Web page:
How An Emergency Hospital Visit Improved My Relationship With Mom

It’s 1:04 a.m. and I just got home from a near-by hospital about 10 minutes ago. Mom woke up feeling dizzy, which happens occasionally, but today, however, proved to be an exceptional case. She continued to lie down on her bed throughout the day, hoping the feeling would go away.

She called off work, canceled a prior engagement and debated whether or not she should head straight to the hospital. It took about eight hours later before we actually did.

By then, mom’s hands began to stiffen and shrivel up. Her breathing became labored and her eyes were sinking in. So I left the apartment around 9 p.m. and started driving toward the hospital as fast as I could, thinking of the worst that could happen.

I arrive at the Emergency Care parking lot and rush over to the entrance, leaving mom in the car. I meet a security guard to inform him that my mom is having a hard time breathing and that she needs a wheelchair because she can’t walk.

He tells me to drive up into the drop-off zone, where he meets us along with a nurse before wheeling mom off into the facility. I re-park my car and rush again to the entrance, where same the security guard hands out a few documents attached to a clipboard.

I enter the waiting room to inform the receptionist about everything that had just happened up until now. He points me to the where the other visitors are sitting. I settle into an empty seat, where I begin to fill out the papers to the best of my abilities. I turn them in promptly. In less than 10 minutes later, my mom’s sitting on the other side of the waiting room looking much worse than earlier.

“I’m having a stroke!,” she says. Her lips were beginning to appear distorted and were stiffening up like her hands. As someone without any medical experience, that idea seemed rather convincing.

I began massaging the stiffer parts of her face around the lips, which were slanting to the right. I rubbed both of her hands as if I was making a fire to keep them warm. Like all mothers, however, she kept worrying about everything that was going on around her and of course, she was always thinking about me.

Despite the current circumstances regarding her health, mom still had enough energy to nag. I tried blocking out some of the stuff I heard while telling her “Mom, please calm down! Stop thinking so much!” My voice quivered as I tried to hold back the tears.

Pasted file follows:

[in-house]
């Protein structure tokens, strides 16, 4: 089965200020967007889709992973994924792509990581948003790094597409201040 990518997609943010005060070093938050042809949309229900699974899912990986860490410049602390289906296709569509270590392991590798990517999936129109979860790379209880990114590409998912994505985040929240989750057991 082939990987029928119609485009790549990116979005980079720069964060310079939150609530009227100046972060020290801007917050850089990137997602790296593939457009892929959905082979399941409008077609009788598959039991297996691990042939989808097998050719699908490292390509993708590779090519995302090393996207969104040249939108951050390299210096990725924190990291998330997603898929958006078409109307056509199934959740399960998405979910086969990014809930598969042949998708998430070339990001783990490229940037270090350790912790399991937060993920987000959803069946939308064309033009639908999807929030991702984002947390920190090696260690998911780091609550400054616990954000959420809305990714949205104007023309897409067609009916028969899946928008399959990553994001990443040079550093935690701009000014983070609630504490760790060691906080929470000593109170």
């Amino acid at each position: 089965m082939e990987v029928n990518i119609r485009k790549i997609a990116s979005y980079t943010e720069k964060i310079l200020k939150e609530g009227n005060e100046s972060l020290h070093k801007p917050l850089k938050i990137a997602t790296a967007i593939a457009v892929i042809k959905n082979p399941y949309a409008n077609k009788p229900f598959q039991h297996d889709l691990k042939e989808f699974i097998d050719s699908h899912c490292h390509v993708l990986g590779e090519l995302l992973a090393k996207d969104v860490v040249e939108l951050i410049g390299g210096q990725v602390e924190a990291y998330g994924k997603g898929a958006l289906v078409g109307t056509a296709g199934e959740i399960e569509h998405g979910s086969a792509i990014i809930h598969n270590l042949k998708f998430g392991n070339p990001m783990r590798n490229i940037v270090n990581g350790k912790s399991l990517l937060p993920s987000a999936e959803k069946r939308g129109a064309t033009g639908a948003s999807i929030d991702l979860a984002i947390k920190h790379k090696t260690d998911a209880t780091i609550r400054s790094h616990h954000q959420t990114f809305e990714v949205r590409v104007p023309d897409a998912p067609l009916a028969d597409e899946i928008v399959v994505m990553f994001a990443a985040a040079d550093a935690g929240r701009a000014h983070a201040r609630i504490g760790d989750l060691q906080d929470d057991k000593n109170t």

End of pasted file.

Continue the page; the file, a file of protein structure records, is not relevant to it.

We wait a little longer before mom’s name is called. The nurses do a brief check-up before she meets the doctor, who diagnoses her with an anxiety attack.

She then goes through four different tests to determine the state of her health, which turned out great! While waiting for the nurses to assist us, I kept trying to talk her into calming down.

“Our relationship is pretty difficult, but it’s always times like this that we work better together,” I say.

“Why do you have to wait until the situation becomes like this?,” she asks.

“If I were too close to you, I would be too emotional. I actually prefer it this way. That’s where you and I are different.” I say.

She pauses before looking to the opposite direction because clearly, white-painted walls are interesting to look at. 

Our conversation takes a turn toward more positive topic like how well I do at my current job. We share a moment smiling together, which rarely ever happens.

As we leave the hospital, we make an exit while holding hands. We are grateful for the news that mom is healthy. She is definitely less stressed. I think I’ll sleep well tonight.

UPDATE: 9/29/18 9:38 a.m.

Mom’s still asleep. Her breathing is normal. She threw up a lot before going to bed at 2 a.m.

 

What to expect when getting laid off

I never expected to lose my job this way. Sure, you hear about it happening on the news, but you never really think it could happen to you. I found out less than 24 hours ago, just as I was about to end my shift and leave for the day.

“I really don’t know how to do this any better,” my boss said before announcing to our entire team that we’ll be laid-off within the next couple of months. I turn to a younger woman sitting to my right, who appears to be in shock. “It’s going to be okay,” I tell her as I pat her shoulder and give her a hug.

To my right is a gentleman who seems to he taking the news a little harder. He has to go home and try to explain this to his family. The rest of the group never looked so lifeless. There were a couple of people, on the other hand, who tried to add bits of humor here and there as this meeting came to an end.